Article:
Differential Aptitudes Test: Its Tests And Characteristics

Differential Aptitudes Test

In intelligence assessment we can distinguish two types of evaluation: that of global intelligence and that based on the evaluation of multiple aptitudes (different skills that make up intelligence).

In this article We will learn about the Bennett, Seashore and Wesman Differential Aptitudes Test considered by many authors to be the first multiple aptitude battery in the history of psychological evaluation, designed in 1947.

Differential Aptitudes Test: characteristics

The Differential Aptitude Test (DAT) is a battery of differential aptitude tests (also called TAD), designed in 1947 by George K. Bennett, Harold G. Seashore and Alexander G. Wesman. It is one of the most widely used multi-capacity batteries and is considered by some authors to be the first to appear.

New revised and restandardized shapes were subsequently designed in 1962, giving rise to the L and M shapes, later the S and T shapes, and finally DAT 5, the latest version.

Initially, the Differential Aptitudes Test was designed for high school students. Currently it is frequently used for vocational and educational guidance processes.

Attitude could be defined as the ability to learn something. The Differential Aptitude Test (DAT) measures students’ ability to learn or act effectively in a certain number of areas, as well as to evaluate the potential of a job candidate for the successful development of their profession.

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Technical data

The original name of the test is Differential Aptitudes Test. Your application can be individual or collective. The duration is 120 minutes for the 1st section and 1150 minutes for the 2nd section, and its scope of application is for ages 12 and up.

As for the material, it is made up of booklets, answer sheets, a pencil, scoring keys, and a stopwatch.


The Differential Aptitudes Test is used to measure the capacity that a person has in different areas of their abilities; That is why it is considered a “potency” test.

The skills and abilities it measures are those identified as the most important in multiple educational and vocational situations.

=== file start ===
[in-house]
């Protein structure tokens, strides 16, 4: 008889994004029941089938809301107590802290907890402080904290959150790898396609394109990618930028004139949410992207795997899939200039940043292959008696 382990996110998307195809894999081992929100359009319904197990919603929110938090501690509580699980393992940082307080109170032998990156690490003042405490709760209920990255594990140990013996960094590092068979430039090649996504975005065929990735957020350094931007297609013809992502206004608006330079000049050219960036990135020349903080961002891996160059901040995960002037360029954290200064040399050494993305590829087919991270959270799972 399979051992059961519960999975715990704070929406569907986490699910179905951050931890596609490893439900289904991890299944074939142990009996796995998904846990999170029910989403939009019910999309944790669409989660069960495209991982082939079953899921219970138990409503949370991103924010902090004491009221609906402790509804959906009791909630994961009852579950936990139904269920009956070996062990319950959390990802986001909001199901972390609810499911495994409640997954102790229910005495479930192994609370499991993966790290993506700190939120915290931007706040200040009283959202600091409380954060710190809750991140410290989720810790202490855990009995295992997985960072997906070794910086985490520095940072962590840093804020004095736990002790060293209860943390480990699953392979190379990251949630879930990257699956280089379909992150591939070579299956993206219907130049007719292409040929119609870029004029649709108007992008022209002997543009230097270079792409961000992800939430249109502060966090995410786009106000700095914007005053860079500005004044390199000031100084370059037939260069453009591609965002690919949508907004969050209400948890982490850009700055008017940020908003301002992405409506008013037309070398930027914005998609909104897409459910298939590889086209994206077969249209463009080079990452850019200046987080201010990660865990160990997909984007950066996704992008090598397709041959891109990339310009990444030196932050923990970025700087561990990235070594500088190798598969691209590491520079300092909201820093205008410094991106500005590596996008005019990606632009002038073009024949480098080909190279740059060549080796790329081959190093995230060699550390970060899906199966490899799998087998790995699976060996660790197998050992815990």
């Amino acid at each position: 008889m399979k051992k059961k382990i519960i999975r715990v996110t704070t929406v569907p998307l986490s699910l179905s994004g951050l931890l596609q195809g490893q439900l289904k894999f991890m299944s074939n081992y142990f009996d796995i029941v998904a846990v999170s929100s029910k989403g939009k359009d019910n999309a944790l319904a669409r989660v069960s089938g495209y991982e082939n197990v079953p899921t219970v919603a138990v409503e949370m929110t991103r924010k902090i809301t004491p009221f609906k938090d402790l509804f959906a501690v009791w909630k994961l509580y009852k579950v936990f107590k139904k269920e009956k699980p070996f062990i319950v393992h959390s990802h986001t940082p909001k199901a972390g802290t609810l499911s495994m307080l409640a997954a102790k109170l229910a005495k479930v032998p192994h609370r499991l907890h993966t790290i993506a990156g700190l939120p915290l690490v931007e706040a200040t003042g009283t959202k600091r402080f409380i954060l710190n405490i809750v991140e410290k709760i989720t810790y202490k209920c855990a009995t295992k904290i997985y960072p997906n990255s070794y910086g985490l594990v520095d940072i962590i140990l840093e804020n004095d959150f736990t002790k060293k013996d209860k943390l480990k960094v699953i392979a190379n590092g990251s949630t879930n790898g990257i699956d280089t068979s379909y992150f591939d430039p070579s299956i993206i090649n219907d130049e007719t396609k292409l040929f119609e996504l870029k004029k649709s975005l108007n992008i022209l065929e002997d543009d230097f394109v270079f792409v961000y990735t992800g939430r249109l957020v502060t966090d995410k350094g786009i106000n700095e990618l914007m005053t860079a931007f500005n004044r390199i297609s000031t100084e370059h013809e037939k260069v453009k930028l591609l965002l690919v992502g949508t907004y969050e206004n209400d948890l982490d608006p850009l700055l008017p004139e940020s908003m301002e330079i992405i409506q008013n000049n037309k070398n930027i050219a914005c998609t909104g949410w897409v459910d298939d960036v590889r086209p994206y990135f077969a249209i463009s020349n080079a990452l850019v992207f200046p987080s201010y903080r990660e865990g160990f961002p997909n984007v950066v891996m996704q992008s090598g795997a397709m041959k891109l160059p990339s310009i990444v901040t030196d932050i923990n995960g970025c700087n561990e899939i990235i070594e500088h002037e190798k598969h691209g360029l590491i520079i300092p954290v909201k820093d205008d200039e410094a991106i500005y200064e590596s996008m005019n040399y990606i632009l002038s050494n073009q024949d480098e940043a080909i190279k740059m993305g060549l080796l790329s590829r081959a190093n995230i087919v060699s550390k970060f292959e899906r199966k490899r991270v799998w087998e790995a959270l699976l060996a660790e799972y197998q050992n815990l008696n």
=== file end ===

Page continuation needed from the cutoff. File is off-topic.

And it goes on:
What does it evaluate?

The purpose of the Differential Aptitudes Test is to evaluate verbal, numerical, abstract, mechanical reasoning, spatial relationships, spelling, speed and perceptual accuracy.

Test Tests

The test It is made up of 7 tests that make up the test each of which is named after the aforementioned factors:

1. Verbal Reasoning (VR)

This test measures the person’s ability to understand concepts formulated in words, as well as the ability to abstract concepts or generalize and think constructively.

In this test, the tested subject must choose among 5 words, the one that best completes the analogy. For example: “… is to the right as west is to…”

2. Calculus (C)

Here it is evaluated understanding of numerical relationships and ease of handling numerical concepts. It offers a measure of the subject’s ability to reason with numbers, manage numerical relationships, and work with quantitative materials.

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3. Abstract Reasoning (AR)

It aims to evaluate the non-verbal part of reasoning ability. In this test, the subject must discover What principles govern the transformation of the figure and demonstrate that understanding by designating the diagram that should logically follow the series.

4. Mechanical Reasoning (MR)

This test has illustrations where mechanical situations are shown, accompanied by a question asked in simple terms. The items are presented based on simple mechanisms frequently found in everyday life.

5. Spatial Relations (RE)

The subject’s ability to handle specific materials is measured through visualizations. The task is related to what certain objects would look like if they were arranged and rotated.

6. Spelling and Language (O and L)

In this case, these two tests are more performance tests than aptitude tests. The scores here are divided into two (one for each test), but are also considered together, as they provide an estimate of the person’s ability to distinguish between correct and incorrect use of language.

7. Speed ​​or Perceptual Accuracy (VP)

These are intended to evaluate the subject’s response speed in a simple perceptual task. The subject examined here must look at the combinations marked in the test booklet, and then look for the same combination in a group of several similar ones, printed on the answer sheet.

Considerations in your application

When administering the Differential Aptitudes Test, three factors must be taken into account: adequate planning of the test, correct chronology and applying it in appropriate physical conditions for the subject and the examiner.

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On the other hand, the test can be administered in whole or in part. Thus, the analysis of the scores can be carried out for each test separately or integrating the information that results from the application of several or all of the subtests.